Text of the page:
If there's a clear sky, the Perseids will have a meteor rate of about 100 visible "shooting stars" per hour. But the full moon will drastically reduce the amount we can see.
Orionid meteor shower — peaks October 20-21(opens in new tab)
Like the Eta Aquarids, the Orionid meteor shower is a by-product of Halley's Comet. In 2021 the Orionids will peak on the night of Oct. 20, with clear-sky rates of about 20 meteors per hour.
The moon will be 21% full this year and so will not interfere with Orionid viewing opportunities as much as it did in 2021.
Orionids are named for their radiant near the constellation Orion, the hunter, which is one of the easier constellations to spot with the three stars that make up its "belt."
The period of activity peaks on Oct. 20 but begins on Oct. 2 and lasts until Nov. 7. The radiant rises just before midnight and is at its highest point around 2 a.m. local time.
Northern Taurid meteor shower — peaks November 11-12(opens in new tab)
The Taurid meteor shower is an annual meteor shower that occurs every November in the Northern Hemisphere. The Taurids put on a rather modest show, especially when compared with August's Perseid meteor shower or December's Geminid meteors.
At peak viewing times during the Taurid meteor shower, you may be able to see about a half-dozen shooting stars per hour, at best. Otherwise, you may not even notice the quiet star show above your head.
In the southern hemisphere the Taurids peak on Oct, 10-11 and are active for more than two months.
The Taurids are named for their radiant in the constellation of Taurus. To find Taurus, look east, toward the constellation of Orion the Hunter, shining low in the sky. Use Orion's "belt" of three blue-white stars as a pointer and follow it to the upper right where you'll see a "V" of stars lying on its side. This is the Hyades star cluster which represents the horns of Taurus, the bull.
A little further along you'll see a thumbnail-sized knot of stars that looks like a mini version of the Big Dipper. This is the Pleiades star cluster, and the Taurid meteors all appear to zip away from just beneath it.
Leonid meteor shower — peaks November 17-18(opens in new tab)
The Leonids offer clear-sky meteor rates of about 10 to 15 shooting stars per hour. According to Cooke, there may be a possible additional peak on the night of Nov. 19.
The Leonids are bright meteors and have a high percentage of persistent trains according to AMS. They will peak this year between midnight and dawn.
The Leonids' radiant is located in the sickle-shaped head of the constellation Leo, the lion.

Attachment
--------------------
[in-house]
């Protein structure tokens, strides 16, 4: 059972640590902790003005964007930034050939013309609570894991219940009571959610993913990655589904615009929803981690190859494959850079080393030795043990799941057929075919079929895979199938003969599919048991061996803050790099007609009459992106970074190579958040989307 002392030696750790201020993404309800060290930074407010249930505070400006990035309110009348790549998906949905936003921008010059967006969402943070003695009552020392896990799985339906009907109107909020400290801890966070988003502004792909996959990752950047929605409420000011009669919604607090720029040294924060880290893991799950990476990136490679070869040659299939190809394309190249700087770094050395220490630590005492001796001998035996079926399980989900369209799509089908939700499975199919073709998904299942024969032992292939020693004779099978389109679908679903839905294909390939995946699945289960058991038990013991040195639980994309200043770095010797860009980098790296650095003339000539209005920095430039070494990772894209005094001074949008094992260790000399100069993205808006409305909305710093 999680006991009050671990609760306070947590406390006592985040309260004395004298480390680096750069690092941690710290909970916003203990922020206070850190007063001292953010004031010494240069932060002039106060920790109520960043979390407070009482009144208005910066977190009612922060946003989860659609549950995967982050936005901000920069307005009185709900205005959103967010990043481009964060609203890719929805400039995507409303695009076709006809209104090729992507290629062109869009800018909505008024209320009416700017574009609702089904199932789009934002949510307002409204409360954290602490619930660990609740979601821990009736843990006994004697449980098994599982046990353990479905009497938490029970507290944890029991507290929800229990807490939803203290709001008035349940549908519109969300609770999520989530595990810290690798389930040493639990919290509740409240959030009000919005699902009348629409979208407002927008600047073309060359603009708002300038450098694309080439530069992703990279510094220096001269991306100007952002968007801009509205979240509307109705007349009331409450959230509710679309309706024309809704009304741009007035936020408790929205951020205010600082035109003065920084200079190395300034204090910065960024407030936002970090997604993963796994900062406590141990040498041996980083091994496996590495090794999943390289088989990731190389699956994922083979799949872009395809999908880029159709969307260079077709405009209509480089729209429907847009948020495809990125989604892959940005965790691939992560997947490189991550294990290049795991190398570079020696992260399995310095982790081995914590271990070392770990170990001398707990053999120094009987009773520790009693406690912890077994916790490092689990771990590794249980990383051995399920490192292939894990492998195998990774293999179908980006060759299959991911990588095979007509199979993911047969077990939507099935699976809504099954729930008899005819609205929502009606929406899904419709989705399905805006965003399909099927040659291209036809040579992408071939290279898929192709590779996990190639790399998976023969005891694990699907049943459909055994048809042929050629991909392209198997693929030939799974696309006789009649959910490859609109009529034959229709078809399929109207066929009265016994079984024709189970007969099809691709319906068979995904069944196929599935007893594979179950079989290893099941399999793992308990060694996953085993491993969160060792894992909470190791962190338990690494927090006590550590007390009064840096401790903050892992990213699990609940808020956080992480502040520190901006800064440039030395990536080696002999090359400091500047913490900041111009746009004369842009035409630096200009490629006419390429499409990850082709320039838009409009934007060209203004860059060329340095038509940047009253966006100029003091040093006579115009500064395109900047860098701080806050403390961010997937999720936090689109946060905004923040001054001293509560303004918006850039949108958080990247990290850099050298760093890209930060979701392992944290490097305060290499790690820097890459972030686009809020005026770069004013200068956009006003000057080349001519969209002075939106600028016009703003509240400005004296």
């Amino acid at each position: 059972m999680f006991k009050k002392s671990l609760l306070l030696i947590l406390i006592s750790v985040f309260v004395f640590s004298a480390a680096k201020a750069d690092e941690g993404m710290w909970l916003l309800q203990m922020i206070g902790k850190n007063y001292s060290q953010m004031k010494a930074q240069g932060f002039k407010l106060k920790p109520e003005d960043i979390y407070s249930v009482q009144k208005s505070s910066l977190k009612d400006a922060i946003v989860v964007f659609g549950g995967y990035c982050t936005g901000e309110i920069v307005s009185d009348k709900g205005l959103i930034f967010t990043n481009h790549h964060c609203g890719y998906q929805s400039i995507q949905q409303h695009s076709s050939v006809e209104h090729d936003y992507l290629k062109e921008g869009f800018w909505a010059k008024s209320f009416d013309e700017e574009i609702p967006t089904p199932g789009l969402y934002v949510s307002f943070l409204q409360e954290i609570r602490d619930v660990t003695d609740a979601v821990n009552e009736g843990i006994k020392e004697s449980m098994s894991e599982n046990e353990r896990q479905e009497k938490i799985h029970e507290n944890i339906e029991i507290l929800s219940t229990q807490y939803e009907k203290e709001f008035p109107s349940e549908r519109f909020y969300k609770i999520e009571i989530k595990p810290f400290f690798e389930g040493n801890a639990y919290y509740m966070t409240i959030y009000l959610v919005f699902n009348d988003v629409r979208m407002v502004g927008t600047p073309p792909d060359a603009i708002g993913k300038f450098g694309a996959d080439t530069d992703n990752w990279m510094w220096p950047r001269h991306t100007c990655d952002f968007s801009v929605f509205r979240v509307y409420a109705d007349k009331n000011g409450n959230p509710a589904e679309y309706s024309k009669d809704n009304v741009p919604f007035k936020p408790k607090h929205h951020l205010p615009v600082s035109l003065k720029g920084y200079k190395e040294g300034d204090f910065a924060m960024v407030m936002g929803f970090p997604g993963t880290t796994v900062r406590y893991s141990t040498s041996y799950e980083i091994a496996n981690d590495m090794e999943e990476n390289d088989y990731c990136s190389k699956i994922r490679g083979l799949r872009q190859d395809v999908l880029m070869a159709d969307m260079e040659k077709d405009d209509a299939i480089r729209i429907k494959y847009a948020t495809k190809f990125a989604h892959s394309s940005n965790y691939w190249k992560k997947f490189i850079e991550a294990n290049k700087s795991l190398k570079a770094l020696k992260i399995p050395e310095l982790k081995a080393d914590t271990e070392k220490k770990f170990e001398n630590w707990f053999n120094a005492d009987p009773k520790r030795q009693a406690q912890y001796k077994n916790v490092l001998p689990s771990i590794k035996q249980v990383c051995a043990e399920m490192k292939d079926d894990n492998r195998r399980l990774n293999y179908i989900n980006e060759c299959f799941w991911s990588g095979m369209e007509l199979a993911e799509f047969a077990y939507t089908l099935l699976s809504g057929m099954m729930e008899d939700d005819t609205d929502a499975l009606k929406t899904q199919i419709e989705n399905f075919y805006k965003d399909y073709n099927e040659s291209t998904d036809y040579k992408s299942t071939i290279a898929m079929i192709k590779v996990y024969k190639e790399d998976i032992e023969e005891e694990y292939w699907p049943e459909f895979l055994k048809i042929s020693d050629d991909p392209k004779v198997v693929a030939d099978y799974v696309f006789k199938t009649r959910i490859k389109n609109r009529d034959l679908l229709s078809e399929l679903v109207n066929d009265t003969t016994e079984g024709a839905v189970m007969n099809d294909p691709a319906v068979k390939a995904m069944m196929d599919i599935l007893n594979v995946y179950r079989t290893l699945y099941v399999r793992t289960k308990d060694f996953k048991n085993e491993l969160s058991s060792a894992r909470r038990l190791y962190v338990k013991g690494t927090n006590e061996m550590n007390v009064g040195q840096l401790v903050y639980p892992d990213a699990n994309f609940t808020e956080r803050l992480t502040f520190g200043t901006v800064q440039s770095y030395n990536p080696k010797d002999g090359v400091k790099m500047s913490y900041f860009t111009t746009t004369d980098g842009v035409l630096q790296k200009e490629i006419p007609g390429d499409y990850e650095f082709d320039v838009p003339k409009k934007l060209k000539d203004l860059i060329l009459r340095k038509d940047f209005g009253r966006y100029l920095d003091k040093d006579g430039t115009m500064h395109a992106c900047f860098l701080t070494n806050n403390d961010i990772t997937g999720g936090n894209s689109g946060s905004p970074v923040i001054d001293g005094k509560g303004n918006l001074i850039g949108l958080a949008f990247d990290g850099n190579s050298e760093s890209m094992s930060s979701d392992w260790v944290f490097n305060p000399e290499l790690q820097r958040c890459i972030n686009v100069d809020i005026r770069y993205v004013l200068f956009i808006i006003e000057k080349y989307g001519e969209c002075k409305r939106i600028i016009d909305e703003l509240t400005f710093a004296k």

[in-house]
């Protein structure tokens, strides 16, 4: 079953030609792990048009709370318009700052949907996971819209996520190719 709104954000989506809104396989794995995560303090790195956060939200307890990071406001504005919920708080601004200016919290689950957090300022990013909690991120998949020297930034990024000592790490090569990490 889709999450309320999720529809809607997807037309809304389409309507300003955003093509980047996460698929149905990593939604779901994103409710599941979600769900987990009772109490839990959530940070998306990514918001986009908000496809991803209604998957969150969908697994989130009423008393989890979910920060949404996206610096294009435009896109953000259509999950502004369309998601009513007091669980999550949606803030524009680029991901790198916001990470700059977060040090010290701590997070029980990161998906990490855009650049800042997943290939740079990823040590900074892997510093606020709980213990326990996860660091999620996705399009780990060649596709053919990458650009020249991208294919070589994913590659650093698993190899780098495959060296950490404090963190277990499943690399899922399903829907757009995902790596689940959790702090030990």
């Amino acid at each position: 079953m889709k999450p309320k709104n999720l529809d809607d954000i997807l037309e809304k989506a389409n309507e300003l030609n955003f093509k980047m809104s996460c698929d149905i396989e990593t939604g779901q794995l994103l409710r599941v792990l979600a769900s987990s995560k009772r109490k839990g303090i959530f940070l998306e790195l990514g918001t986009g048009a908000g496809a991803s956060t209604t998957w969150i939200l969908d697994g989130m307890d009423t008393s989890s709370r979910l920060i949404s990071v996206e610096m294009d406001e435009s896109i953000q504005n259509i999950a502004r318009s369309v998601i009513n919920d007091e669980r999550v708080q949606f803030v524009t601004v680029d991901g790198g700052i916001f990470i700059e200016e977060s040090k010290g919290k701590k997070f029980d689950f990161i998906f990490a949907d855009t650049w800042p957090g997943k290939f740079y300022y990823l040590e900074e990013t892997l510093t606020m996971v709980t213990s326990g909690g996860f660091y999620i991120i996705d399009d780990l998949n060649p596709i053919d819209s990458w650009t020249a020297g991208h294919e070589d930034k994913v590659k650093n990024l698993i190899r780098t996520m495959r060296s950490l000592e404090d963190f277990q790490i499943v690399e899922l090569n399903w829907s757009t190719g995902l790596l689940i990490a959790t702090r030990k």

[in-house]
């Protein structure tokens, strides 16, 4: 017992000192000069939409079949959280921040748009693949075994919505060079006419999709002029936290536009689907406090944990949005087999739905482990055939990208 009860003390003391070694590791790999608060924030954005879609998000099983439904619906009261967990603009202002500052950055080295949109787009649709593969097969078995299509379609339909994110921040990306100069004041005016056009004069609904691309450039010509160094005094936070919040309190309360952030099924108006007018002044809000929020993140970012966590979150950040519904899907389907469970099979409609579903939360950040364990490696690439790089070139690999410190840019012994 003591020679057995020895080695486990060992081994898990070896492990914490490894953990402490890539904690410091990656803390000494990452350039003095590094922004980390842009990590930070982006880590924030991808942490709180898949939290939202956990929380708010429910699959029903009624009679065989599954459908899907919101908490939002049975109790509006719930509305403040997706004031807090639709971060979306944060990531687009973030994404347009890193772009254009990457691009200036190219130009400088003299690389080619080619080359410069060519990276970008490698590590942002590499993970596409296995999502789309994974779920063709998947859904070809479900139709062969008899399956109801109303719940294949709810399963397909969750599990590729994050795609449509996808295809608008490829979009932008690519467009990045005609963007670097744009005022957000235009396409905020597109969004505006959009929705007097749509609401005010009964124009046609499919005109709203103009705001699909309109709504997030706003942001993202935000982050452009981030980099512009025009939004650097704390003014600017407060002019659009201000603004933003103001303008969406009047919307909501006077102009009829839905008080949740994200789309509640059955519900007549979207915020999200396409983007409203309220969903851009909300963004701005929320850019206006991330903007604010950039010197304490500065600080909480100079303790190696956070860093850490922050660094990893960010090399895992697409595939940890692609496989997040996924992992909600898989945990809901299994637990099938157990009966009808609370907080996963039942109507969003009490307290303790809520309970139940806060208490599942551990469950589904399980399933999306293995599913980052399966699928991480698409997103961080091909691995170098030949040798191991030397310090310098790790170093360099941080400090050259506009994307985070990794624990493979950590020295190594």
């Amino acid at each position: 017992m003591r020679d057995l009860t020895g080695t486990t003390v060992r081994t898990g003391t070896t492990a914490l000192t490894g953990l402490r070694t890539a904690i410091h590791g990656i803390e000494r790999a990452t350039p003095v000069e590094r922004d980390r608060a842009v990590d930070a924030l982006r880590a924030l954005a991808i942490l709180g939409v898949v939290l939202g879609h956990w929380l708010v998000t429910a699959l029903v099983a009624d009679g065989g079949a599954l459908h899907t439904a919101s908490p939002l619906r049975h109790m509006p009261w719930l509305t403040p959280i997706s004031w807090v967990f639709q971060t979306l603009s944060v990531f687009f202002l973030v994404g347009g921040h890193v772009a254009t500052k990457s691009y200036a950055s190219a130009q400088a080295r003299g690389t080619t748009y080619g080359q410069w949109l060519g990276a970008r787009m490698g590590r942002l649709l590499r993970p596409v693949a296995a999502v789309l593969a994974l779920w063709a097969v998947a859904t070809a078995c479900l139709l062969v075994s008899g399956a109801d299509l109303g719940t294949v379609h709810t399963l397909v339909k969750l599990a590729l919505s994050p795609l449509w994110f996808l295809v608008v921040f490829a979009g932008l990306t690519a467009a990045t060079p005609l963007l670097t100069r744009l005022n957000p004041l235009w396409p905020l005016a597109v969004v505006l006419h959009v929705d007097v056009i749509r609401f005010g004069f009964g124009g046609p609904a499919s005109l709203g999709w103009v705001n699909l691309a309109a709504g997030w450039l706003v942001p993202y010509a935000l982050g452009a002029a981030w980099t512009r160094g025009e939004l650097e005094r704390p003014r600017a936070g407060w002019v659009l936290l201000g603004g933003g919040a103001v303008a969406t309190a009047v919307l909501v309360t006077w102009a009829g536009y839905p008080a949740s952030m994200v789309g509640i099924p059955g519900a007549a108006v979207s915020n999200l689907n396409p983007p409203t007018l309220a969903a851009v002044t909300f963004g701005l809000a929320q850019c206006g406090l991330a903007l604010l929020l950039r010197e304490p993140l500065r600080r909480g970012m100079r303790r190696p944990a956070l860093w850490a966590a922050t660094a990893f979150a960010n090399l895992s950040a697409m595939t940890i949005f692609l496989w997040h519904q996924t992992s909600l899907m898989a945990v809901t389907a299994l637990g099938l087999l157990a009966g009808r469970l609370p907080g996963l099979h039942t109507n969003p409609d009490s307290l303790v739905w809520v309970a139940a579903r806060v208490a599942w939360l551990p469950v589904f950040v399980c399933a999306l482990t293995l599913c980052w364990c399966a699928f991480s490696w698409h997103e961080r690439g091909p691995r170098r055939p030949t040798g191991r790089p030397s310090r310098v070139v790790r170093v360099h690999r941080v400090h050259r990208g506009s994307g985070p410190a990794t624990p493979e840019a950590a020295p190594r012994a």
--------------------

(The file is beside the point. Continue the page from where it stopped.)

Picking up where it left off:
Leonid skygazing can be incredible, or it can be dull. It all depends on where its parent body, Comet 55P/Tempel-Tuttle, will be in its orbit and the kind of debris clumps that will be around when our planet passes through this comet's orbit.
The Leonids put on big shows in 1966, 1999 and 2001, according to AMS, when the comet was making its closest approach to the sun. It will be several years until observers get a big show from the Leonids.
"The best we can hope for now until the year 2030 is peaks of around 15 shower [meteors] per hour and perhaps an occasional weak outburst when the earth passes near a debris trail. The Leonids are often bright meteors with a high percentage of persistent trains," according to AMS.
Geminid meteor shower — peaks December 13-14
The Geminid meteor shower in December can produce 130 to 140 meteors per hour on a clear sky, said Cooke. However, on the night of the peak, there will be bad interference from the 72% full moon.
Year after year, the Geminids are the strongest meteor shower in terms of rates. Cooke previously said that when the shower was observed in the 1830s, rates were about 30 meteors per hour, and now, well over 100 appear per hour.(opens in new tab)
The meteor shower's radiant is located in the constellation Gemini, which rises around sunset. The shower is best viewed from the Northern Hemisphere but can be viewed from the Southern Hemisphere, although at a reduced meteor rate.
Geminid meteors are bright and "intensely colored," according to AMS, although they aren't likely to produce long trails. These meteors are also visible in the southern hemisphere, but at reduced rates.
Explore meteor showers in more detail and discover the difference between sporadic meteors and meteor showers with Geology.com (opens in new tab). Learn more about meteor showers with NASA (opens in new tab). Find out how we predict the intensity of meteor showers with Science Focus (opens in new tab).